And while people outside Chicago seemingly love to talk about the city like it is a foreign land that needs military intervention, the people who live in these neighborhoods aren't interested in being victims. They know what the solutions are and want to see them happen. And. I'm. Including. The. Gang. Members. In. That. Statement. Too.
You'll meet some of these folks Sunday. There are people such as Diane Latiker who runs Kids Off the Block, which helps youths spend their time productively after school; Kofi Ademola from Black Lives Matter Chicago; and Pastor Jolinda Wade. In addition to being NBA star Dwyane Wade's mom, Jolinda Wade has a harrowing and inspirational story of drug abuse and gang-banging before she turned her life over to the church and then to her community. I also talk to Grammy Award-winning producer Malik Yusef, who talks openly about how caught up he was in the gang life, and he also talks the same way about how hard he is working to use his success to help people in his community. He introduced me to a few of the rappers who made it out and still feel the pull of their communities (in good ways and bad).
To a person, all of them know what could fix their neighborhoods. In one way or another, they said they need reinvestment from the business community. They need the city to provide better schools. (Public radio station WBEZ points out how drastically librarian positions are being cut from Chicago's public schools. And here I always thought having a school library was one of the foundational principles of a school. ) They need a criminal justice system that is there to support and not occupy their neighborhoods. Basically, the people of the South and West sides need to be treated like the North Side.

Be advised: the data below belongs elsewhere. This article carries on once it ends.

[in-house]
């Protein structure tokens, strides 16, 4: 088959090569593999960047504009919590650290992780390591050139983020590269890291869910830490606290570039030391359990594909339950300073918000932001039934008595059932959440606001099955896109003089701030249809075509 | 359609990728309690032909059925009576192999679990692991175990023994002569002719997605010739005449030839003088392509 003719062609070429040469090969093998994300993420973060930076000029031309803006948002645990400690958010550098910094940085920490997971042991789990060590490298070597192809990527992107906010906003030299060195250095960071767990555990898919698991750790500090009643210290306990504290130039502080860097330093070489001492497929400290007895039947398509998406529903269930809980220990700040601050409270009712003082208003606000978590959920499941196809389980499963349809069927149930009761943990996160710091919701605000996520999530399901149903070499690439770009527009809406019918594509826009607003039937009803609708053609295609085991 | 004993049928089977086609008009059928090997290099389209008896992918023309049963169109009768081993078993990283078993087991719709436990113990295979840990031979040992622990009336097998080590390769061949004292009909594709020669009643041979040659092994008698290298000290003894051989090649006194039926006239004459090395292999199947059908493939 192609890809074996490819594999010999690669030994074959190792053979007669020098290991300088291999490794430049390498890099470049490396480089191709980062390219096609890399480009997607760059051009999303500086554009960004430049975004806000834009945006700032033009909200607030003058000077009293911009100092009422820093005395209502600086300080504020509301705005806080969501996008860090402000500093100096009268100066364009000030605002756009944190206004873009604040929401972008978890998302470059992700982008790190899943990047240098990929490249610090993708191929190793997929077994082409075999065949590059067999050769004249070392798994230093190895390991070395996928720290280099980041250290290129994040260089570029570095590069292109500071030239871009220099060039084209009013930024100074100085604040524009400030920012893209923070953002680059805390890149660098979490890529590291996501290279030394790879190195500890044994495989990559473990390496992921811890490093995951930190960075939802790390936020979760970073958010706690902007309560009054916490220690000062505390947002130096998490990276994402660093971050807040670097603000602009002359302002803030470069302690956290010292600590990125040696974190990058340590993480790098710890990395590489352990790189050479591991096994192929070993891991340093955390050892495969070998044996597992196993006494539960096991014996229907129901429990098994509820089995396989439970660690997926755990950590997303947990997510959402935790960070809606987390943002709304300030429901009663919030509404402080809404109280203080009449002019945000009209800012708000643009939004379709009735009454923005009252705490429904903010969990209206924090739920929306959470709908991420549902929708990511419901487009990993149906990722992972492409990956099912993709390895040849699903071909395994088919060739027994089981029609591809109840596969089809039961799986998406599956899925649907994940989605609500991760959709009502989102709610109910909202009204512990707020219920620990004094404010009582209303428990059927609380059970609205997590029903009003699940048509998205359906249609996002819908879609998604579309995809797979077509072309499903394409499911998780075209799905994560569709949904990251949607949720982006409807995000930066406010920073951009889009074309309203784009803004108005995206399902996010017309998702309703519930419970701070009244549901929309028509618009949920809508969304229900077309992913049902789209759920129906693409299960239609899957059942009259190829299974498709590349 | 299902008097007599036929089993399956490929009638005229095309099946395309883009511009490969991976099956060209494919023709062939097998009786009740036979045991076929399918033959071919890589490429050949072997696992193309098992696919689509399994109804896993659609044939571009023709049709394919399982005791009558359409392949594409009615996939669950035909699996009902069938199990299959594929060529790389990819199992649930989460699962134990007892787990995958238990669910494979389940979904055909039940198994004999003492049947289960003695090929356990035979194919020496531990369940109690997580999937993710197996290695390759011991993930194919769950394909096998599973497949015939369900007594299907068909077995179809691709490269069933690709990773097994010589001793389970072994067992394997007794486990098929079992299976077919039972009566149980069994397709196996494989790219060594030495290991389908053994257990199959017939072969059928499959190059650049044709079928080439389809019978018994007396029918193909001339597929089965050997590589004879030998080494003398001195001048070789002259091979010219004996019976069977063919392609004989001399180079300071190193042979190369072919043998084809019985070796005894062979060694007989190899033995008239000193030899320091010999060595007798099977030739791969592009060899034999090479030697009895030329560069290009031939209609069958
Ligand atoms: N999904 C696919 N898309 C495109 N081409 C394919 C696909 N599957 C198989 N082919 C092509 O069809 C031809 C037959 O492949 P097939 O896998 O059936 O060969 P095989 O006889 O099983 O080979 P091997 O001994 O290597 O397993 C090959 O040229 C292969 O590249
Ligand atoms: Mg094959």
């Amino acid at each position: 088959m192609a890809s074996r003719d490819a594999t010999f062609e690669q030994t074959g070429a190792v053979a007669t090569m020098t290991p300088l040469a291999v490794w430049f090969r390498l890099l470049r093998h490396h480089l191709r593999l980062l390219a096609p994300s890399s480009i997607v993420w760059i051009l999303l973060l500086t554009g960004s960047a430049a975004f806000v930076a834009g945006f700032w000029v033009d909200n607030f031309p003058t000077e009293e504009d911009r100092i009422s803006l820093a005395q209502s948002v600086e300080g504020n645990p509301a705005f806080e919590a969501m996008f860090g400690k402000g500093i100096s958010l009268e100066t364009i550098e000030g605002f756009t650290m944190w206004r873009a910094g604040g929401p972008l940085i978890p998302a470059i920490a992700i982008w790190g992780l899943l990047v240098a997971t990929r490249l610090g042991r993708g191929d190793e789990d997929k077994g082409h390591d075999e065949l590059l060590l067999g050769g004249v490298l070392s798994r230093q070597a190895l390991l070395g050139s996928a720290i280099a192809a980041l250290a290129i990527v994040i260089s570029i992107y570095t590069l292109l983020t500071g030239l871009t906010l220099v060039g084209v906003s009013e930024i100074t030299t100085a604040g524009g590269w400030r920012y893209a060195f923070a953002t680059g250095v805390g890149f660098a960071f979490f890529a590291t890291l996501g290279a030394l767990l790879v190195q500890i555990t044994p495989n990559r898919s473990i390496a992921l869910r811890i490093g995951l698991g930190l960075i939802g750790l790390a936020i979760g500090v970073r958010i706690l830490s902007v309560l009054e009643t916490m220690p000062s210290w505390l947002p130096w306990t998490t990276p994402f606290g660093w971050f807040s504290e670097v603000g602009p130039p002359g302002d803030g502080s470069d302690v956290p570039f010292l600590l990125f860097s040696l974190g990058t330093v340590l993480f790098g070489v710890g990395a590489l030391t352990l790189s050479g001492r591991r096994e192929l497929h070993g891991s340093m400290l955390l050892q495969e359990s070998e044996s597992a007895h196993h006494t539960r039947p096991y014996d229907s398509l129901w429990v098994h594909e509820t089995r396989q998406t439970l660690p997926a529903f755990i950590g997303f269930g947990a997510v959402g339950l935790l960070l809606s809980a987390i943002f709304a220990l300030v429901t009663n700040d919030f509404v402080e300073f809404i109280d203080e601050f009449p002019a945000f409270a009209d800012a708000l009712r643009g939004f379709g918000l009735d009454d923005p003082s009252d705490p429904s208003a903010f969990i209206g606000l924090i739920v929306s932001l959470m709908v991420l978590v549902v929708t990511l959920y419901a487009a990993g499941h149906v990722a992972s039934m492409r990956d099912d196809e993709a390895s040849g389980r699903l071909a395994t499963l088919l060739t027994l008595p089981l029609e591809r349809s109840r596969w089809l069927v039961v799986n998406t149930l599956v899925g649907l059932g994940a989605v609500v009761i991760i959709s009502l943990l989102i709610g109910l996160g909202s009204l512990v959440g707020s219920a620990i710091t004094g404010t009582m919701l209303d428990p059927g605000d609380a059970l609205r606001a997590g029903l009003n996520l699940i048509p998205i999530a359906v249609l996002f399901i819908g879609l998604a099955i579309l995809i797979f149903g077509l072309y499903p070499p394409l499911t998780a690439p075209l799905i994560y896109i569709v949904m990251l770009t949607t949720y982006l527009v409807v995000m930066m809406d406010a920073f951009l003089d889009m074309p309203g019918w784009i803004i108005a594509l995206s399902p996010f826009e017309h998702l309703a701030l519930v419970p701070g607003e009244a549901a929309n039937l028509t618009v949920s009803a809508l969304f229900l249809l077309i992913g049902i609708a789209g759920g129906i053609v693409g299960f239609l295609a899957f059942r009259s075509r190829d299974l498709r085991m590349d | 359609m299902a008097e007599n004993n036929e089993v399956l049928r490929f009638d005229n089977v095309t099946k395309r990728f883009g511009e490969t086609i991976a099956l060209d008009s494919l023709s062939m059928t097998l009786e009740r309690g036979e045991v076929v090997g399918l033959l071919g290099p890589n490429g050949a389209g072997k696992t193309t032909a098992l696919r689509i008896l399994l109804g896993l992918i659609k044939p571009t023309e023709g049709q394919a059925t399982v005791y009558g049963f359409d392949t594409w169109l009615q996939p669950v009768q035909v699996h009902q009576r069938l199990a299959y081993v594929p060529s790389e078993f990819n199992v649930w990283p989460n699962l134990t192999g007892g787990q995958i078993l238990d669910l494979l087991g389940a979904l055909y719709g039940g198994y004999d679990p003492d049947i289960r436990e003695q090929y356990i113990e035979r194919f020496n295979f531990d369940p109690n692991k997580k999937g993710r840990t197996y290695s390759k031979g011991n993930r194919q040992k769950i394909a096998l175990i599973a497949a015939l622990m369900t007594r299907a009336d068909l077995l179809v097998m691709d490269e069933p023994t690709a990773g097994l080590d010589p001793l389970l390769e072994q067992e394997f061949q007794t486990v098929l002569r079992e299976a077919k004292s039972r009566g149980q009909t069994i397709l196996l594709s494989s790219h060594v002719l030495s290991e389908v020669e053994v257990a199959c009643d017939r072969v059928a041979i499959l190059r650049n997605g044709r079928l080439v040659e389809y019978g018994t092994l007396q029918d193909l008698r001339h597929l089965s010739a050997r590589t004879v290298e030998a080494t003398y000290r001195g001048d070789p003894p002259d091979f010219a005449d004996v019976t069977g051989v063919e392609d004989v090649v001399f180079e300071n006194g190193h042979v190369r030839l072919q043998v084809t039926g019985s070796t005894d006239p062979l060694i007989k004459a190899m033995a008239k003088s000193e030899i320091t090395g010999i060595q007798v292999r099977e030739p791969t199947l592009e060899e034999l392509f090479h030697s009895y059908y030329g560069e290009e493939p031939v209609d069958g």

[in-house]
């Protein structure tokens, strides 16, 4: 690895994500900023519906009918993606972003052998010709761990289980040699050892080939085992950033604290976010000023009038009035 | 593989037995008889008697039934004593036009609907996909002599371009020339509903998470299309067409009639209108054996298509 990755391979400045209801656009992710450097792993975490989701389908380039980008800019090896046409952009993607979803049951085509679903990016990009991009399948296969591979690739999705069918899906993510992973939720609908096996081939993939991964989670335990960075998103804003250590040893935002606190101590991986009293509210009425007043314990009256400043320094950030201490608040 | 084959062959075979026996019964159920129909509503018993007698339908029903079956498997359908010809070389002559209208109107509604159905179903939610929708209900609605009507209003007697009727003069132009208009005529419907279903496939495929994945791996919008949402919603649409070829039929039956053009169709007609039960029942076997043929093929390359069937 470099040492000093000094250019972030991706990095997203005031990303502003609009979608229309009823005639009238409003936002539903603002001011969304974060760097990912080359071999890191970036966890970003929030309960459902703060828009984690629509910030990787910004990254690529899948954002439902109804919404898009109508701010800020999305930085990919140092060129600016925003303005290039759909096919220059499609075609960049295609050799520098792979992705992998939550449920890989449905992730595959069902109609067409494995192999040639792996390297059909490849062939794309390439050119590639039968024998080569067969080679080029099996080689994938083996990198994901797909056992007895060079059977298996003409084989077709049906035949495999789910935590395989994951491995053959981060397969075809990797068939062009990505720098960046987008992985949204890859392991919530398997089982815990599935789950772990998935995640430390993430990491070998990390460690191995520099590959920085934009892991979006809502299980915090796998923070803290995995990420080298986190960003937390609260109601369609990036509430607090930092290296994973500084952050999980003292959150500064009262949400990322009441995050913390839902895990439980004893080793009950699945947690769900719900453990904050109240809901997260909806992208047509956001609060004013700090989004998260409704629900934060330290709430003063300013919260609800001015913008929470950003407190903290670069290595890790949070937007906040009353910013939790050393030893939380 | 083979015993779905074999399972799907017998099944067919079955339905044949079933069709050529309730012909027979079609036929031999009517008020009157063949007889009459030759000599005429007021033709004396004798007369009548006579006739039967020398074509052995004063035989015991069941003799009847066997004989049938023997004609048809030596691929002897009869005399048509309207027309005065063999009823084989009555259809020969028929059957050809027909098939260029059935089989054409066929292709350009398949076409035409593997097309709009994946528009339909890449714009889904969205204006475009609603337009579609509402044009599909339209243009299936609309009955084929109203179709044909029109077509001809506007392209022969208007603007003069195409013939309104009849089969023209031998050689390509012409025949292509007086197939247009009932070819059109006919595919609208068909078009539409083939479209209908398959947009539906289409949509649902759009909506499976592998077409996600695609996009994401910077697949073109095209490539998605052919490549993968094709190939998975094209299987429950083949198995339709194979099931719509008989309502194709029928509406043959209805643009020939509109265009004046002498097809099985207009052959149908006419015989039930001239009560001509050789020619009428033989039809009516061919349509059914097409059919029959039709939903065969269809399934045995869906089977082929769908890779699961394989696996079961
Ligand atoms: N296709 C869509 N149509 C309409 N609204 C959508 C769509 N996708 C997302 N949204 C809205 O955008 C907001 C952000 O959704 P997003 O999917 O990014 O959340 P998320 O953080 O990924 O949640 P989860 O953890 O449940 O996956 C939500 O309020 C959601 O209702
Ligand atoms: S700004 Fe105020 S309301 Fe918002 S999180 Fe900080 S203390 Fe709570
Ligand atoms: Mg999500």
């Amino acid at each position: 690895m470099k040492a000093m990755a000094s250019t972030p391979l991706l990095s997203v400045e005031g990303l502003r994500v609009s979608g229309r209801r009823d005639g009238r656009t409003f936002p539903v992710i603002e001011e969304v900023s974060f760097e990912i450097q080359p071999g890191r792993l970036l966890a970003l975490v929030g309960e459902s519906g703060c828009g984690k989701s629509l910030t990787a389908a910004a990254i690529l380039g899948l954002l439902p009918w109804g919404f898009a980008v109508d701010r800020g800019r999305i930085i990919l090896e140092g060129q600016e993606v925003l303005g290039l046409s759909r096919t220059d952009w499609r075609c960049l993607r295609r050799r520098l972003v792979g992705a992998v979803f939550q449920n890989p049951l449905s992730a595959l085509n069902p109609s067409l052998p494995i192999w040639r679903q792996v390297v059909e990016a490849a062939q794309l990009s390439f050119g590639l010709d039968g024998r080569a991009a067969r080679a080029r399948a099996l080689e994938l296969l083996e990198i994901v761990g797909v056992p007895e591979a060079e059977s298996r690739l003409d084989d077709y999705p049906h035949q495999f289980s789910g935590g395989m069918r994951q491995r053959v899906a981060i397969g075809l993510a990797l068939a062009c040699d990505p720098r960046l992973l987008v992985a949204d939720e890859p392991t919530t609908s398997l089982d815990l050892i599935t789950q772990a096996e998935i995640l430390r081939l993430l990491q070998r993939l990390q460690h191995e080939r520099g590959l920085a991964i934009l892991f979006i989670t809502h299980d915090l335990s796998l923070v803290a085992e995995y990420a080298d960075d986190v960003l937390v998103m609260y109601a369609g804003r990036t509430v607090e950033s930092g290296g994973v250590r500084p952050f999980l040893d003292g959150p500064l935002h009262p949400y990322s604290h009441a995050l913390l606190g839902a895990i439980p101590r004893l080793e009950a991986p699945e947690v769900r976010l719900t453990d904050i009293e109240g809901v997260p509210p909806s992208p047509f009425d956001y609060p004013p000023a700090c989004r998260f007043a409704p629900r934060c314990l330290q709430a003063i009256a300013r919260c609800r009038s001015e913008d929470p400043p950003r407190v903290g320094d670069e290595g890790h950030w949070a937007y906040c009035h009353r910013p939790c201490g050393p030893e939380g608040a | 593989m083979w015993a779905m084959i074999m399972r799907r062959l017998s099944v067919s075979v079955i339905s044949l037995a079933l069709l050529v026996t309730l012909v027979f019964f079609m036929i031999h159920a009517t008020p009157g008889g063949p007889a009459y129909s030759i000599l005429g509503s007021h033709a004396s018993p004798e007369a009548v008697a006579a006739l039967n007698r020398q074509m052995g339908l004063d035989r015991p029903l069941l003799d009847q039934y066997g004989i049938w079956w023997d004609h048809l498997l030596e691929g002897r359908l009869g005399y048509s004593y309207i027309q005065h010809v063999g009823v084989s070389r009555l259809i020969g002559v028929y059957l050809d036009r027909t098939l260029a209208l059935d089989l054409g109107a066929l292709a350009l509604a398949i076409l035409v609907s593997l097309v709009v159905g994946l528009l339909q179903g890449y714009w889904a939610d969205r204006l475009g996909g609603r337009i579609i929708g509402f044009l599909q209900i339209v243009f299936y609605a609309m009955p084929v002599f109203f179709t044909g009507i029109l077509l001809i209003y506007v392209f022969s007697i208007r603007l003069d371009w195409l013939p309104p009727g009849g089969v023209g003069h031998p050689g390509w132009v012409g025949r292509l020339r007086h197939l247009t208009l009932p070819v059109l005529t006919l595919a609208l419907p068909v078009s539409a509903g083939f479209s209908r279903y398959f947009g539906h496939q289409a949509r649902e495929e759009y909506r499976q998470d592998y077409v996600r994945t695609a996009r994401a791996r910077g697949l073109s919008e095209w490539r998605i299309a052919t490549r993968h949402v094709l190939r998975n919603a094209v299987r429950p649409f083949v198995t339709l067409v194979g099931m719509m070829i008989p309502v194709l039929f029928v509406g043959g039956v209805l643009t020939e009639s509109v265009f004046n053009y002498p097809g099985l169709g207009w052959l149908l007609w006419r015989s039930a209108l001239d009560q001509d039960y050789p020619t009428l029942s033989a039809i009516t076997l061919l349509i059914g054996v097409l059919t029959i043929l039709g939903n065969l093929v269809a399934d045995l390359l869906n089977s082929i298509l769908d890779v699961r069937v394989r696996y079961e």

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I spoke to some North Side residents on this trip, and I asked them about the South and West sides of town. And it was like I was asking them about the South Side of Aleppo. These people on the North can certainly do a better job of connecting with the other parts of the city. But if North Siders won't connect with them and the government won't do it, then it seems like it is incumbent on others to step up. In addition to the people I mentioned, recently Chance the Rapper donated $1 million to the Chicago public school system. When I heard that figure, I thought I had misread it. I hadn't. He's got it like that. That figure was matched by the Chicago Bulls.
Chicago is a world-class city filled with amazing people with big ideas. It shouldn't need outside help -- its local government needs to step up to be as amazing as its people. I know Chicago has the resources. All over the North Side and downtown buildings are going up. Change is constantly in the air. But meanwhile the South and West sides are much the same, if not worse. The people of Chicago deserve better. They know they deserve better. The question is: Is anybody listening to them?